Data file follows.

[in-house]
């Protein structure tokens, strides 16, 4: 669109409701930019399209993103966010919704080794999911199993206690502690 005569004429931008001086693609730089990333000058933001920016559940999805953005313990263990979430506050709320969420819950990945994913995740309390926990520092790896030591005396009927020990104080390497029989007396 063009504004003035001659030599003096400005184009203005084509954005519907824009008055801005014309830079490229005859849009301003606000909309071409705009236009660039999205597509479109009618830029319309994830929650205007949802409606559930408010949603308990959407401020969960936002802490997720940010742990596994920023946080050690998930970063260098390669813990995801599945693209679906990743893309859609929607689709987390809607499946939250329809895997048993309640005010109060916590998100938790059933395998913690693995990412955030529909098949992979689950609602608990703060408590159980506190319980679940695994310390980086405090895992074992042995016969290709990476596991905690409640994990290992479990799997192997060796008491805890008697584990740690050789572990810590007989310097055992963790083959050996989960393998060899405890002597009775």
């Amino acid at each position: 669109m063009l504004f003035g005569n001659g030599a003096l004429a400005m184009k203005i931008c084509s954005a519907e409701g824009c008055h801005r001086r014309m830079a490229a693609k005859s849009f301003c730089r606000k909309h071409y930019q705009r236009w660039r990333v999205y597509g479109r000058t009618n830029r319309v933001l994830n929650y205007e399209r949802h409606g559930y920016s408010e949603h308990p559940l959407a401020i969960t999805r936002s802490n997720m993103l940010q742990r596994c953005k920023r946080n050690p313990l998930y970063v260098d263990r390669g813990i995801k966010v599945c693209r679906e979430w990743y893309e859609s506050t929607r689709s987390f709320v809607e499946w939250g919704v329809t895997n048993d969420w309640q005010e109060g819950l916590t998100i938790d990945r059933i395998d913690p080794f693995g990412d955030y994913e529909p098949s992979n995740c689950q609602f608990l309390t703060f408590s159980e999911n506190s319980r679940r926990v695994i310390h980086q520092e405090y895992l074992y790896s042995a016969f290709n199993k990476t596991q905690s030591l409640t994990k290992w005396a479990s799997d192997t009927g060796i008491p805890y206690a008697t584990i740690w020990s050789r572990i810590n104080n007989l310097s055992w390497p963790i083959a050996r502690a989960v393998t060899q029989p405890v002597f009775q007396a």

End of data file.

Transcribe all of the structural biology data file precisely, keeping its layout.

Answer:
[in-house]
């Protein structure tokens, strides 16, 4: 669109409701930019399209993103966010919704080794999911199993206690502690 005569004429931008001086693609730089990333000058933001920016559940999805953005313990263990979430506050709320969420819950990945994913995740309390926990520092790896030591005396009927020990104080390497029989007396 063009504004003035001659030599003096400005184009203005084509954005519907824009008055801005014309830079490229005859849009301003606000909309071409705009236009660039999205597509479109009618830029319309994830929650205007949802409606559930408010949603308990959407401020969960936002802490997720940010742990596994920023946080050690998930970063260098390669813990995801599945693209679906990743893309859609929607689709987390809607499946939250329809895997048993309640005010109060916590998100938790059933395998913690693995990412955030529909098949992979689950609602608990703060408590159980506190319980679940695994310390980086405090895992074992042995016969290709990476596991905690409640994990290992479990799997192997060796008491805890008697584990740690050789572990810590007989310097055992963790083959050996989960393998060899405890002597009775």
């Amino acid at each position: 669109m063009l504004f003035g005569n001659g030599a003096l004429a400005m184009k203005i931008c084509s954005a519907e409701g824009c008055h801005r001086r014309m830079a490229a693609k005859s849009f301003c730089r606000k909309h071409y930019q705009r236009w660039r990333v999205y597509g479109r000058t009618n830029r319309v933001l994830n929650y205007e399209r949802h409606g559930y920016s408010e949603h308990p559940l959407a401020i969960t999805r936002s802490n997720m993103l940010q742990r596994c953005k920023r946080n050690p313990l998930y970063v260098d263990r390669g813990i995801k966010v599945c693209r679906e979430w990743y893309e859609s506050t929607r689709s987390f709320v809607e499946w939250g919704v329809t895997n048993d969420w309640q005010e109060g819950l916590t998100i938790d990945r059933i395998d913690p080794f693995g990412d955030y994913e529909p098949s992979n995740c689950q609602f608990l309390t703060f408590s159980e999911n506190s319980r679940r926990v695994i310390h980086q520092e405090y895992l074992y790896s042995a016969f290709n199993k990476t596991q905690s030591l409640t994990k290992w005396a479990s799997d192997t009927g060796i008491p805890y206690a008697t584990i740690w020990s050789r572990i810590n104080n007989l310097s055992w390497p963790i083959a050996r502690a989960v393998t060899q029989p405890v002597f009775q007396a």